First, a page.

Has anyone tried squat stance deadlifts/Ed Coan deadlifts? I’m 6’7 with long legs and I’m having a hard time doing conventional deadlifts, so I’m doing block pulls from an 2 inch elevation.
I came across these on T-Nation and was wondering if someone has good experiences with them. I’m gonna try them my next cycle from the floor, so tips and tricks are appreciated.
If you can’t set up properly for conventional then try sumo. Whether or not it’s your squat stance is irrelevant, use whatever stance your mobility allows and in which you are strongest.
Coan is holding a seminar in the DC area on November 19th. Go ask the man directly.
I’m living in the Netherlands so that’s not really an option, unfortunatly
Keep your eyes open he does seminars in Europe.
I do, but I also pull sumo and conventional. I think a lot of it - once you get past any mobility issues there may be and taking into account particularly disproportionate limb lengths if that’s an issue - is down to weak points and technical issues. I think generally if there is a large disparity pulling with one style compared to another that points to one or more weaknesses or technical problems.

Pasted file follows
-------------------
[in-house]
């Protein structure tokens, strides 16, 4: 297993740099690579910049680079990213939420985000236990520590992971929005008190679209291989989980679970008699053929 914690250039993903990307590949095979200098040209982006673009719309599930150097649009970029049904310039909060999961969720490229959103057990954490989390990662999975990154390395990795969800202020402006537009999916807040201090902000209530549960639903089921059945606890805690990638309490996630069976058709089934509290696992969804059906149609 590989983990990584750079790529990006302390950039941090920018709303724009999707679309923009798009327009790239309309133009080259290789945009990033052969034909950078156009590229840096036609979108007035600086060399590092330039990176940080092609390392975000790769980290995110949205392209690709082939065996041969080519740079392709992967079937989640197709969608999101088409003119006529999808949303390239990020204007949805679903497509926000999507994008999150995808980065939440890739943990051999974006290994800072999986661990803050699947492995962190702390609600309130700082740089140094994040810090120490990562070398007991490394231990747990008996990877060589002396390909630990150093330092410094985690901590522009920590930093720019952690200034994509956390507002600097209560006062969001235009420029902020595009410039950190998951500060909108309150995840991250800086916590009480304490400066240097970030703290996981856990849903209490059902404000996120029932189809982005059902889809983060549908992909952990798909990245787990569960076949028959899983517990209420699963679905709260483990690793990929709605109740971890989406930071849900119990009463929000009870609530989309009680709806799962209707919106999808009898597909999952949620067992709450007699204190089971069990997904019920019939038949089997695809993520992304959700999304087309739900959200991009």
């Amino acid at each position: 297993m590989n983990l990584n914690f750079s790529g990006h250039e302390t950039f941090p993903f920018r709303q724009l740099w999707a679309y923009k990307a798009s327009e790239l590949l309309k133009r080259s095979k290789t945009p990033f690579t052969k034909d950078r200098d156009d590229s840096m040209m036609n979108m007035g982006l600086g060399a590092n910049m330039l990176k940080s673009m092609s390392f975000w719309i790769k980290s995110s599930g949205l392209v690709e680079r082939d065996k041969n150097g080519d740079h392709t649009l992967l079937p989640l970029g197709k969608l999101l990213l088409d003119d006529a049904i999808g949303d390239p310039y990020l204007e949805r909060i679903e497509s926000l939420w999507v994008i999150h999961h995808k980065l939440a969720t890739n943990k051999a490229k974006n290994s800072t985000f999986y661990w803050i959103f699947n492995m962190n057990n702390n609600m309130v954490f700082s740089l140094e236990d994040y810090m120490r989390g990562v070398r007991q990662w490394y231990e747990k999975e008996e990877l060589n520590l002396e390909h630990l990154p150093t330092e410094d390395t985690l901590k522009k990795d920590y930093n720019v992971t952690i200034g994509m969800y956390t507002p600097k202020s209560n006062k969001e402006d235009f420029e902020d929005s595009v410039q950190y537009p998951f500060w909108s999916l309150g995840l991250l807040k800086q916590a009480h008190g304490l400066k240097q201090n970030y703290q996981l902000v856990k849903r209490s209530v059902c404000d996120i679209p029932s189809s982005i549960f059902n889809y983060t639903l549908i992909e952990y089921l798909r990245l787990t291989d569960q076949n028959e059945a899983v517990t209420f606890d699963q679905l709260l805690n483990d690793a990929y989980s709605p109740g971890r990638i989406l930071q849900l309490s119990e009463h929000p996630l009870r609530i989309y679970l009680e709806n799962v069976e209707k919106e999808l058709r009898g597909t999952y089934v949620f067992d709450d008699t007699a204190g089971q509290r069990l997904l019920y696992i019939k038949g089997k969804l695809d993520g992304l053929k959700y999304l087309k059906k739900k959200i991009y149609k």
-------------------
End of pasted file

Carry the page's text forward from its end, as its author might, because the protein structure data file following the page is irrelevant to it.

The main barrier to sumo pulling I’ve seen is that people often don’t understand how to lever the bar off the floor with their hips in the first third of the movement, and instead just pull conventional with a really wide stance, leaving their shoulders way too far forward. Of course, that’s a horribly weak position to pull from so it ends up feeling like sumo is just a weaker stance when what’s really happening is they aren’t executing the lift properly. To make matters more confusing, sumo does actually often feel shitty off the floor but mostly because it’s a slow, controlled ease off the floor while sitting back and making sure your shoulders are behind the bar, compared to conventional being quite aggressive early on and not living or dying by whether or not your shoulders are behind the bar.
Geez, that got long. Sorry.
TL;DR before changing your DL style, make sure your technique is good. If it is and you’re still having issues, then try a different style. In relation to semi sumo specifically, I think it’s best left until you can pull conventional and sumo with decent technique. I say that because my experience of semi sumo is that it has more potential to get sloppy than conventional while still letting you move reasonable loads so just for safety you want to know you can do what is necessary before you start mucking around with that.
I enjoy them when my hips get a little sore. it gives the feel of sumo with out the hip pain lol. Make sure theres definitive difference in your programing though